Mayor Jim Janney said he was not surprised with the California Supreme Court’s decision on Thursday that upheld a new law that will eradicate redevelopment agencies throughout the state.
“If you read the laws, you cannot put together what has been torn apart,” he said.
Janney said on a local standpoint, the city could not anticipate what is going to happen. He said much of it depends on how long the process takes and still has to see what Sacramento will do.
“What do you do with a redevelopment agency when it goes away?” he said. “Results of this will be a combination of the state, redevelopment agencies and decisions made by the city. We are asking for legal advice on what steps we need to take in dealing with this decision. Treating redevelopment agencies as a real entity the city will do whatever it has to do. In the meantime though, as a council we have to act on something.”
The state's high court struck down a companion statute that would have allowed local governments to keep the agencies alive by making payments to the state.
On Aug. 3, the City Council adopted a resolution authorizing the city to participate in the voluntary redevelopment program, certain to conditions and regulations. In the resolution, council reserved the right for remittance of voluntary redevelopment payments until enforcement of any provisions of the bills.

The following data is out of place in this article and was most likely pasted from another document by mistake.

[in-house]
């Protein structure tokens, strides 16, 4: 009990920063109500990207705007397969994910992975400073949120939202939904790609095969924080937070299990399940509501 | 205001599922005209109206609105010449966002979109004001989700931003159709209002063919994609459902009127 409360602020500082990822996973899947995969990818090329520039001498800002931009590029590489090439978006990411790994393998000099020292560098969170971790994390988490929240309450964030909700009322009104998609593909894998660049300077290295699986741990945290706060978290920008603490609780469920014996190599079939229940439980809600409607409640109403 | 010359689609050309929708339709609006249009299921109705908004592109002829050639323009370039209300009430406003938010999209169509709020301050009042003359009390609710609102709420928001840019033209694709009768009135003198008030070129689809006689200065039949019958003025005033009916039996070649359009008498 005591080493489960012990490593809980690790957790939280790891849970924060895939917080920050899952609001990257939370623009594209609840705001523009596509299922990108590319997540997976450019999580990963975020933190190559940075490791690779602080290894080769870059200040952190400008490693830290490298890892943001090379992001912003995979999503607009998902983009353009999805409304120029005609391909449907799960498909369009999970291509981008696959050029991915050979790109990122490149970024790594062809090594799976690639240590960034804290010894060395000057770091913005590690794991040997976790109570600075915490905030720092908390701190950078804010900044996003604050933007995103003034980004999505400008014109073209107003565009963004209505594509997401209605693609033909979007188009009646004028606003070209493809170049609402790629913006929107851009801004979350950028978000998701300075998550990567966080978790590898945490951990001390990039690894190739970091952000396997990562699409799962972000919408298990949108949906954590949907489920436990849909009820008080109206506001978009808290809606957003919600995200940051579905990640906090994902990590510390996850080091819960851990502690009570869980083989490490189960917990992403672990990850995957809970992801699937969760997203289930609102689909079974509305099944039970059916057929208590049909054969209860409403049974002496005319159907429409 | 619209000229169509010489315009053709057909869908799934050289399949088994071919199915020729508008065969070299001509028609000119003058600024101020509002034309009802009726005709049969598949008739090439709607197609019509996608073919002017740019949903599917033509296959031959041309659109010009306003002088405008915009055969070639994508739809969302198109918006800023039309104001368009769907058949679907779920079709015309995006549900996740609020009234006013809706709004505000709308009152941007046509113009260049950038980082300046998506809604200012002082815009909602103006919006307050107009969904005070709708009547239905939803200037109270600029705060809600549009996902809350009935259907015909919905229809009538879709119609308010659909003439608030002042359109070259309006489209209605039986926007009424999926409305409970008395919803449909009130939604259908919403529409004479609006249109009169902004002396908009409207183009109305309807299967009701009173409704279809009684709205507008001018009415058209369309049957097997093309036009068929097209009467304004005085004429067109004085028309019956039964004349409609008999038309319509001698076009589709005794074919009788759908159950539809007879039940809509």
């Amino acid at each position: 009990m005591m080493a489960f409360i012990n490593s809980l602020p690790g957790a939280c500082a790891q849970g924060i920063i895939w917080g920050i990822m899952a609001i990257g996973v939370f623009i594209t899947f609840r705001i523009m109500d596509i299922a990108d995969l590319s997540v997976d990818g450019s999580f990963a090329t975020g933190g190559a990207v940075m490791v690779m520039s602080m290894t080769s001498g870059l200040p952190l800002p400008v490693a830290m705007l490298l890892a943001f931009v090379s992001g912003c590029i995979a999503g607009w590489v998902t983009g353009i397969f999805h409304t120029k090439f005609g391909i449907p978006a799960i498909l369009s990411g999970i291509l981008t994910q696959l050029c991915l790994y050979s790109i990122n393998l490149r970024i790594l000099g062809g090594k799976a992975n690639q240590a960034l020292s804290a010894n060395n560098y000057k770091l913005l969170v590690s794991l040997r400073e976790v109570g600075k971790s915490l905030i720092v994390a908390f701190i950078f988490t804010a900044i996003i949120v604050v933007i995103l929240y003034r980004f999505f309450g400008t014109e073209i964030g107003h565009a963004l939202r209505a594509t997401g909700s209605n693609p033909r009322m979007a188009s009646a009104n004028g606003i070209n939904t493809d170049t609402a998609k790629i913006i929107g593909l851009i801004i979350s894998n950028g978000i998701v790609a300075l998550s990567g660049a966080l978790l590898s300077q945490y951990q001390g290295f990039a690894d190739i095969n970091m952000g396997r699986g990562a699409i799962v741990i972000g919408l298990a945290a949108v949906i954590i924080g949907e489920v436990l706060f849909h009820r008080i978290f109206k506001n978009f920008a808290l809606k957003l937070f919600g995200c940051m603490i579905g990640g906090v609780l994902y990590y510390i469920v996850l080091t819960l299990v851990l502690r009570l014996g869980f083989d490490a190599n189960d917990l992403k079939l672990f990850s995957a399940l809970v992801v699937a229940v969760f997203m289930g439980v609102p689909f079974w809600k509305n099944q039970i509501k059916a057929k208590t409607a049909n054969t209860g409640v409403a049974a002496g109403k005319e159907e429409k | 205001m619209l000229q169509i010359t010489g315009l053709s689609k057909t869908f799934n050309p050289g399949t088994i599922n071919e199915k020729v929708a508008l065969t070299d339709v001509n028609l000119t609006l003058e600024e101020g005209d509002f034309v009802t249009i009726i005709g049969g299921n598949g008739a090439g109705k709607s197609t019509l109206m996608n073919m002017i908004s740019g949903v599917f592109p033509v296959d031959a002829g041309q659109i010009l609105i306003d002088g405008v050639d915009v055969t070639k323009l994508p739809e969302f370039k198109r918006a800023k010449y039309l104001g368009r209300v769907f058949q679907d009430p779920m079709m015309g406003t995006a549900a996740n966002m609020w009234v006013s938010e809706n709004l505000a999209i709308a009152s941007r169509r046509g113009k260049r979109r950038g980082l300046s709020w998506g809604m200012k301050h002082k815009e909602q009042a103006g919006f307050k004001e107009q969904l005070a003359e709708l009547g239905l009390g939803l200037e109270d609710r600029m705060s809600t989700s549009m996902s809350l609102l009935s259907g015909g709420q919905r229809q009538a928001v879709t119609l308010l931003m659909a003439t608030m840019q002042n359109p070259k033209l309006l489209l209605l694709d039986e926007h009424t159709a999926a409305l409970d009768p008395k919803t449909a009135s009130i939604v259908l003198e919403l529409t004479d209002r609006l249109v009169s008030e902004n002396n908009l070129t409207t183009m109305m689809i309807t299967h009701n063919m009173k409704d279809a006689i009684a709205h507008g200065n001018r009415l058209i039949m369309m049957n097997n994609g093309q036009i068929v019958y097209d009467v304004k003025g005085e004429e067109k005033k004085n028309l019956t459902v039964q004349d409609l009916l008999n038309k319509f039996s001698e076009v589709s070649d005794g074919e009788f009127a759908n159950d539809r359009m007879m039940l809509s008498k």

City staff reports from that council meeting disclose that with the elimination of redevelopment agencies, the city loses $1.5 million in general fund property taxes, causing a $500,000 yearly gap. Unsent bonds would be split up, proceeds reduced from $11 million to $2.75 million, and the city would lose $3 million in housing cash balance after redistribution.
If the companion statute held, the city was looking at approximately $2.86 million in its FY 11-12 payment and approximately $673,000 each year after with the voluntary program.